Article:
multi-substrate enzyme kinetics

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Multi-Substrate Enzyme Kinetics. Kinetics of Multi-Substrate Enzymes * Single substrate/product enzyme-catalyzed reactions of the type we’ve been studying, i.e. S P are useful for gleaning kinetic principles, but are actually very rare. - PowerPoint PPT Presentation


  • Multi-Substrate Enzyme Kinetics

  • Kinetics of Multi-Substrate Enzymes

    * Single substrate/product enzyme-catalyzed reactions of the type weve beenstudying, i.e. S P

    are useful for gleaning kinetic principles, but are actually very rare.

    * Most enzymes have two or more substrates and frequently multiple products, i.e.

    A + B P + Q

    so the kinetics are more complicated than the 1-substrate Michaelis-Menten systems.

    * Multi-substrate kinetics can be simplified somewhat by holding one substrate constantand varying the other, but to really understand the enzyme mechanism you have to consider all of the substrates (and even the products).

  • Terminology

    Substrates:A, B, C, DProducts:P, Q, R, SEnzymes:E, F, GWith multi-substrate enzymes you often have toinvoke more than one enzyme form; E alwaysrepresents free enzyme-- the form before anysubstrate is bound.Inhibitors:I, JTransitory Complexes:Like enzyme-substrate complex, but there are more types with a multi-substrate enzyme, i.e. for A + B P + Q enzyme you could haveEA, EB, EAB and even EP, EQ, EPQNot all enzymes make all of these transitory complexes. Some can evenmake combined enzyme-substrate-product transitory complexes such asEAP, EBQCentral Complexes:These are transitory complexes that are full, i.e. all substrates are boundor all products are bound. For A + B P + Q the central complexescould be the following (usually in parentheses):(EAB), (EPQ)Reactancy:Uni, Bi, Ter, Quadi.e., number of reactants in a particular direction. Therefore A + B P + Q is BiBiand A + B + C P + Q + R + S is TerQuad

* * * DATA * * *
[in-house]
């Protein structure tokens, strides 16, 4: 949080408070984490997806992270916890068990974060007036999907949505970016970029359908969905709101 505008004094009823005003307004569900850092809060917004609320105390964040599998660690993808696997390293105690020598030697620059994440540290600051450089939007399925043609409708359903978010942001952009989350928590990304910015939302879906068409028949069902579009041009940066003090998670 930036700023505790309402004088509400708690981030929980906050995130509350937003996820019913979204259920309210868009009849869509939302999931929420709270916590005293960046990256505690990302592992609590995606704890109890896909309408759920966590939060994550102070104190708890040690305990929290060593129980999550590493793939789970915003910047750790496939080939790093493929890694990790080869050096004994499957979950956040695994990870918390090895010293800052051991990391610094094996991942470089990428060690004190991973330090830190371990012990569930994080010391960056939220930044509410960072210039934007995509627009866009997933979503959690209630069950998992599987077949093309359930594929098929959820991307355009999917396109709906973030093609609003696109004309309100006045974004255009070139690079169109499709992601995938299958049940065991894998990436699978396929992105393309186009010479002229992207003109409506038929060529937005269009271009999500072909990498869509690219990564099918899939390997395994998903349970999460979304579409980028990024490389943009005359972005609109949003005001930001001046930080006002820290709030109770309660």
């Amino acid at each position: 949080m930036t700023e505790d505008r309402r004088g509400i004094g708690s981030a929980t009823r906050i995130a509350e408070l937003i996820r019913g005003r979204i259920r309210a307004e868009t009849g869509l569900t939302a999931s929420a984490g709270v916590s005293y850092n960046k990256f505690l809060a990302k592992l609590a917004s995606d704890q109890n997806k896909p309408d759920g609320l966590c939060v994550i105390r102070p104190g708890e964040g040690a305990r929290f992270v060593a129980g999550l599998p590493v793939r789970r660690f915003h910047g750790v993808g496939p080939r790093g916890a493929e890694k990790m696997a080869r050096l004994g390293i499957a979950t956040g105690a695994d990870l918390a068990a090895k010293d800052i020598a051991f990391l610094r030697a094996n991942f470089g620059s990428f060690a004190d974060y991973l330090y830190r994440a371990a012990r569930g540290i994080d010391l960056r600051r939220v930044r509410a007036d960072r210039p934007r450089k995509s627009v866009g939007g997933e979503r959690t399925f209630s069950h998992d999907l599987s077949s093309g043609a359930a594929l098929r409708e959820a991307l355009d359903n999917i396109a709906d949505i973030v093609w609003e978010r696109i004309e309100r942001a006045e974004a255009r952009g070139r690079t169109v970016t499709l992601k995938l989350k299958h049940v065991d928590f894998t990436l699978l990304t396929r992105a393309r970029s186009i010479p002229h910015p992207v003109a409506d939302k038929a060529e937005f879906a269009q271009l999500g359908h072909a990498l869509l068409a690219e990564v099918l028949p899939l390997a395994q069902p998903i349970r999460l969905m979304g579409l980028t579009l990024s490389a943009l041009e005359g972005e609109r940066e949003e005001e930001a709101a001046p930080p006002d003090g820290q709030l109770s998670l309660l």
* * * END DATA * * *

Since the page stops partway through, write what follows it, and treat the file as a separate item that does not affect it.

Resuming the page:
• Kinetic Mechanisms

    The sequence in which substrates are bound and products are released.

    Sequential (a.k.a. Ternary Complex).All substrates bind to the enzyme before the first product is released.* Ordered --substrates & products bound and released in obligatory sequence* Random --no obligatory binding sequence

    (2) Ping-Pong (a.k.a. Double Displacement or Substituted-Enzyme)At least one product is released before all substrates have bound.

    We will study the distinctions between these kinetic mechanismsUsing a typical BiBi enzyme:

    A + B P + Q

  • Ordered Sequential Mechanism

    Substrates bind to the enzyme in a defined sequence, and products are released in a defined sequence. E + A EAEA + B (EAB) --central complex

    The enzyme-substrate central complex is then converted to enzyme-product central complex: (EAB) (EPQ)

    The products are now released:

    (EPQ) EQ + PEQ E + Q

    We can represent this schematically in a Cleland Plot:

    Ordered Sequential BiBikinetic mechanism(note parentheses are sometimesleft off of the central complexes)

  • Ping-Pong (Double Displacement) Mechanism

    -- At least one product is released before all of the substrates have bound. -- Common. Examples include serine proteases & aminotransferases.

    The first substrate binds in the usual way, except that the EA complex in this case isactually a central complex. The active site is full because substrate A will be converted to product before the second substrate can bind: